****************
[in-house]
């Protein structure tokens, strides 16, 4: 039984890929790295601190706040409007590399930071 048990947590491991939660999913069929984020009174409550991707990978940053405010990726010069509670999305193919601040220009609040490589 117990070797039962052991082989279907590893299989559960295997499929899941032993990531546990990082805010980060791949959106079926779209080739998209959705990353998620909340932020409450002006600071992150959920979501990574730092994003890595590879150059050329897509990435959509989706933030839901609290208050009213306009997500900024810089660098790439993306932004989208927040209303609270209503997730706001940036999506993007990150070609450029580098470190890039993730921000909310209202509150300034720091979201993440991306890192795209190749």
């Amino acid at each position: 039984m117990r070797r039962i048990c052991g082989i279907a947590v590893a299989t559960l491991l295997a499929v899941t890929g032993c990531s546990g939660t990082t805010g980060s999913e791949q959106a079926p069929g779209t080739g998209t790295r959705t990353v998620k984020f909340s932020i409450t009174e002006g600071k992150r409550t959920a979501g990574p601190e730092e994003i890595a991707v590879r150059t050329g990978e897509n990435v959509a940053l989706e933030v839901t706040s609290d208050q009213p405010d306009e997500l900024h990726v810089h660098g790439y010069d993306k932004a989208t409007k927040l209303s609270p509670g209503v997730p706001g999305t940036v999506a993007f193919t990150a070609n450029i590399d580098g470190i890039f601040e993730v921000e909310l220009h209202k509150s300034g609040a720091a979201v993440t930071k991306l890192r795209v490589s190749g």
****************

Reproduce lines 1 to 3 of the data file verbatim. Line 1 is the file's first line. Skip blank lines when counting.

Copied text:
[in-house]
């Protein structure tokens, strides 16, 4: 039984890929790295601190706040409007590399930071 048990947590491991939660999913069929984020009174409550991707990978940053405010990726010069509670999305193919601040220009609040490589 117990070797039962052991082989279907590893299989559960295997499929899941032993990531546990990082805010980060791949959106079926779209080739998209959705990353998620909340932020409450002006600071992150959920979501990574730092994003890595590879150059050329897509990435959509989706933030839901609290208050009213306009997500900024810089660098790439993306932004989208927040209303609270209503997730706001940036999506993007990150070609450029580098470190890039993730921000909310209202509150300034720091979201993440991306890192795209190749």
């Amino acid at each position: 039984m117990r070797r039962i048990c052991g082989i279907a947590v590893a299989t559960l491991l295997a499929v899941t890929g032993c990531s546990g939660t990082t805010g980060s999913e791949q959106a079926p069929g779209t080739g998209t790295r959705t990353v998620k984020f909340s932020i409450t009174e002006g600071k992150r409550t959920a979501g990574p601190e730092e994003i890595a991707v590879r150059t050329g990978e897509n990435v959509a940053l989706e933030v839901t706040s609290d208050q009213p405010d306009e997500l900024h990726v810089h660098g790439y010069d993306k932004a989208t409007k927040l209303s609270p509670g209503v997730p706001g999305t940036v999506a993007f193919t990150a070609n450029i590399d580098g470190i890039f601040e993730v921000e909310l220009h209202k509150s300034g609040a720091a979201v993440t930071k991306l890192r795209v490589s190749g």